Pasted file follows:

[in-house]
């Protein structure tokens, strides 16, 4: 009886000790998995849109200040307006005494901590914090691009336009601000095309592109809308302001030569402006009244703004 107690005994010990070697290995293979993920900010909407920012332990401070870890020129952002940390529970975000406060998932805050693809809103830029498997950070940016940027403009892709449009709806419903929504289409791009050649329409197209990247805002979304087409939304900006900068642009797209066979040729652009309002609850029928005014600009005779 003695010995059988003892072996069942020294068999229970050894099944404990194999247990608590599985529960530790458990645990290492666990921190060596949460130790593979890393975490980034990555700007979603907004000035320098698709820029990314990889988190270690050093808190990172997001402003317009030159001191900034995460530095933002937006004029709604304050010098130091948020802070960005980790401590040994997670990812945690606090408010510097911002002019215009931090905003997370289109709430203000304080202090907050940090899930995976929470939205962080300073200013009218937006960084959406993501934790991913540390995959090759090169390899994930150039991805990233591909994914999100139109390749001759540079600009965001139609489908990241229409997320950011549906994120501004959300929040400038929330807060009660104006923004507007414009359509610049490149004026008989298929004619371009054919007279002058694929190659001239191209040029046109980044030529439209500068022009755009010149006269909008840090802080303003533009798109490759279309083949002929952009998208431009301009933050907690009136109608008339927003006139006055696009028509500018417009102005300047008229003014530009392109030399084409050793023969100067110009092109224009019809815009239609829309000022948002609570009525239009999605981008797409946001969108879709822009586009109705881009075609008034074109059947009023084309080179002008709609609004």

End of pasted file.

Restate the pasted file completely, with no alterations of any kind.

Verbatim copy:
[in-house]
């Protein structure tokens, strides 16, 4: 009886000790998995849109200040307006005494901590914090691009336009601000095309592109809308302001030569402006009244703004 107690005994010990070697290995293979993920900010909407920012332990401070870890020129952002940390529970975000406060998932805050693809809103830029498997950070940016940027403009892709449009709806419903929504289409791009050649329409197209990247805002979304087409939304900006900068642009797209066979040729652009309002609850029928005014600009005779 003695010995059988003892072996069942020294068999229970050894099944404990194999247990608590599985529960530790458990645990290492666990921190060596949460130790593979890393975490980034990555700007979603907004000035320098698709820029990314990889988190270690050093808190990172997001402003317009030159001191900034995460530095933002937006004029709604304050010098130091948020802070960005980790401590040994997670990812945690606090408010510097911002002019215009931090905003997370289109709430203000304080202090907050940090899930995976929470939205962080300073200013009218937006960084959406993501934790991913540390995959090759090169390899994930150039991805990233591909994914999100139109390749001759540079600009965001139609489908990241229409997320950011549906994120501004959300929040400038929330807060009660104006923004507007414009359509610049490149004026008989298929004619371009054919007279002058694929190659001239191209040029046109980044030529439209500068022009755009010149006269909008840090802080303003533009798109490759279309083949002929952009998208431009301009933050907690009136109608008339927003006139006055696009028509500018417009102005300047008229003014530009392109030399084409050793023969100067110009092109224009019809815009239609829309000022948002609570009525239009999605981008797409946001969108879709822009586009109705881009075609008034074109059947009023084309080179002008709609609004």